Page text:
Thursday, May 01, 2008

Explore Denver by Trail

Every city has its secrets and Denver is no exception. Among Denver’s secrets are its miles and miles of trails shared by cycling, walking, rollerblading, and riding urban adventurers. Of course, not every trail is suitable for every conveyance—horses aren’t permitted in some places and rollerblades will suffer on unpaved portions—but all in all, there’s plenty for everyone, especially those who travel on foot.

Suppose you’re attending a convention in the mile high city. Day’s business done, adventure calls. You leave the Colorado Convention Center, cross Speer Boulevard, descend a few stairs, and you’re there. You’re now on the Cherry Creek Trail. Should you head southeast, you’ll pass through some of Denver’s older and more affluent neighborhoods. If you go all the way to the end of the trail, you’ll have travelled about thirty-nine miles. But by then you’ll be in Franktown, not Denver.

Heading northwest instead, you’ll soon arrive at Confluence Park where Cherry Creek meets up with the South Platt River. Heading north along the Platt you can go as far as 104th Avenue before the trail develops discontinuous portions. Heading south, the trail system will take you as far as Chatfield State Park. Trying to go this distance on foot isn’t quite practical. But, a bicycle can take you there if you’re fit and have the time.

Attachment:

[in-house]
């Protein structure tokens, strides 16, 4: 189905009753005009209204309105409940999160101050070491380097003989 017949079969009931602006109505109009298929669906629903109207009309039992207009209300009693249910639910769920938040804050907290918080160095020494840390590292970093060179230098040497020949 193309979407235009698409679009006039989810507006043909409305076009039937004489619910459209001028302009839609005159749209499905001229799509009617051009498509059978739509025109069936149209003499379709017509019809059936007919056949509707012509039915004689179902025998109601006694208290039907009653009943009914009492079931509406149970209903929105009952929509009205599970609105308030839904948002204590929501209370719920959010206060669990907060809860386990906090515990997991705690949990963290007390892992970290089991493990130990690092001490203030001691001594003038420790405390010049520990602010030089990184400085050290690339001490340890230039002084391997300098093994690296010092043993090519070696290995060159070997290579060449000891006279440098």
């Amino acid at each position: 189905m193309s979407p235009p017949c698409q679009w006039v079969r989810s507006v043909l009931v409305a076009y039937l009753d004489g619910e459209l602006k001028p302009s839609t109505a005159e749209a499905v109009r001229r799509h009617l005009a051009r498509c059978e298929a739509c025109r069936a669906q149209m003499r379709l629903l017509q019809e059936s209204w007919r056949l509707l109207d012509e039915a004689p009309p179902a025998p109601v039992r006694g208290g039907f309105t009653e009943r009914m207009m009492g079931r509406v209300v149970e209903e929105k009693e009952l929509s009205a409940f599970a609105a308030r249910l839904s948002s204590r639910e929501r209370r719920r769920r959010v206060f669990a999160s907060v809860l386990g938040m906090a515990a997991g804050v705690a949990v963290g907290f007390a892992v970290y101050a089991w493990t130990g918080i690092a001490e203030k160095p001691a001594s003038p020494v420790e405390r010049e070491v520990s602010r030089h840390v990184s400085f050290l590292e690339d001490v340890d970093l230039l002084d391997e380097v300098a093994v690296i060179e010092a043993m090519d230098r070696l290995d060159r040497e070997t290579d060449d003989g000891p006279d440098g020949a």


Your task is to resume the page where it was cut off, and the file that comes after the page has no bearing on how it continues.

The Bear Creek Greenbelt is a personal favorite. It runs from the South Platt River Trail through several parks, including Bear Creek Lake Park, and ends in Morrison. Bear Creek hosts a variety of water fowl. I once saw a night herron while cycling that path. I’d never seen one before and wondered what a penguin was doing that far north.

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Dave Loeff ( is an author and graphic designer. In addition to fiction, Dave writes about graphics, travel, and other topics. Find him at

Dave worked domestically in the sewn goods industry, before he became a buyer in Taiwan. He subsequently worked as a mental health clinician, technical writer, computer technician, and graphic designer.

His freelance services include conversion of manuscripts into eBooks, photo retouching, book design and illustration,